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Auto industry forecasting is suddenly really tough

“A lot of Tier 2, Tier 3, smaller suppliers have thrown contracts out the window and said, ‘This is what you’ve got to pay or you won’t get the parts,’ ” said Pat D’Eramo, CEO of Martinrea, a supplier of metal parts, assemblies and modules, and fluid management systems in 10 countries. “In other areas, like Europe, they don’t necessarily throw contracts out the window, but they go bankrupt. I think every week we have a bankrupt sub-supplier in Europe. It’s a very difficult situation with Tier 2 and Tier 3.”

Inflation, which stood at 9.1 percent in June, also is resulting in higher sticker prices. Kelley Blue Book reported a record average transaction price of $48,043 in June, compared with less than $36,000 five years ago. That, coupled with worries about a potential recession, is making some consumers withdraw from their new-vehicle search, according to Michelle Krebs, executive analyst at Cox Automotive.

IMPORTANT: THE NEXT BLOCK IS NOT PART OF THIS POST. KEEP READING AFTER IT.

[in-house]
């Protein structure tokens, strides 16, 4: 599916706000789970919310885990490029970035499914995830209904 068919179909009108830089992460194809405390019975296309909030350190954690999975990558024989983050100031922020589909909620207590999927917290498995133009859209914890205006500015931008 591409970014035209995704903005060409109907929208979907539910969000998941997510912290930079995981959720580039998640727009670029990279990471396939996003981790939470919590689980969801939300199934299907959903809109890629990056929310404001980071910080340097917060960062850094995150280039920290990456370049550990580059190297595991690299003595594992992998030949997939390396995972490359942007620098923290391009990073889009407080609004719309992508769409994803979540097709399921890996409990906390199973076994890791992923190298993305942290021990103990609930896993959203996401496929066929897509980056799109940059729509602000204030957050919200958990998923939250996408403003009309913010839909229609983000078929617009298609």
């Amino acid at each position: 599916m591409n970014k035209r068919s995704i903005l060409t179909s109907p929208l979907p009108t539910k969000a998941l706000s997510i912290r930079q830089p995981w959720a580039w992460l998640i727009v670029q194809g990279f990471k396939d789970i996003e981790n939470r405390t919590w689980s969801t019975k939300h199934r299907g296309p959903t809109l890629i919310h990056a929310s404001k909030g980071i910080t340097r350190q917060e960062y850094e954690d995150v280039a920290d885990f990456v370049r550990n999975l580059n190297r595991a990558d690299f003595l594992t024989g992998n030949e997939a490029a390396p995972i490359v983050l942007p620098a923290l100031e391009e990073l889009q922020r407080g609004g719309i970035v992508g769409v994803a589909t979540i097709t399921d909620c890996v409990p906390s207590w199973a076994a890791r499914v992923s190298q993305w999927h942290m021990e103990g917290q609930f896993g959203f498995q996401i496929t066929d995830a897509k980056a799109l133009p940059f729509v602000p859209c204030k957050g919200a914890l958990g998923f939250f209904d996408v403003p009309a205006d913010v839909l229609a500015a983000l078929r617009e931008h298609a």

Krebs appeared at the conference as part of a panel discussion titled “2023: A Return to Trend?”

“I’m glad ‘A Return to Trend’ has a question mark on it, because I think it’s very questionable,” Krebs told the audience. “Forecasting is really hard right now.”

She pointed out that Cox began this year with an upbeat forecast for 16 million new-vehicle sales in 2022. However, soon after that, production setbacks and complications from the chip shortage cut the expected full-year total to 15.3 million. At the end of March, Cox revised its forecast to 14.4 million.

This week’s underwhelming industry sales report for July has Cox considering another downward revision, Krebs said.

“Our current forecast is 14.4 million,” she said. “It could change tomorrow.”

Schuster appeared on the panel and echoed her words.

“The name of the game right now is real-time revision,” he said.


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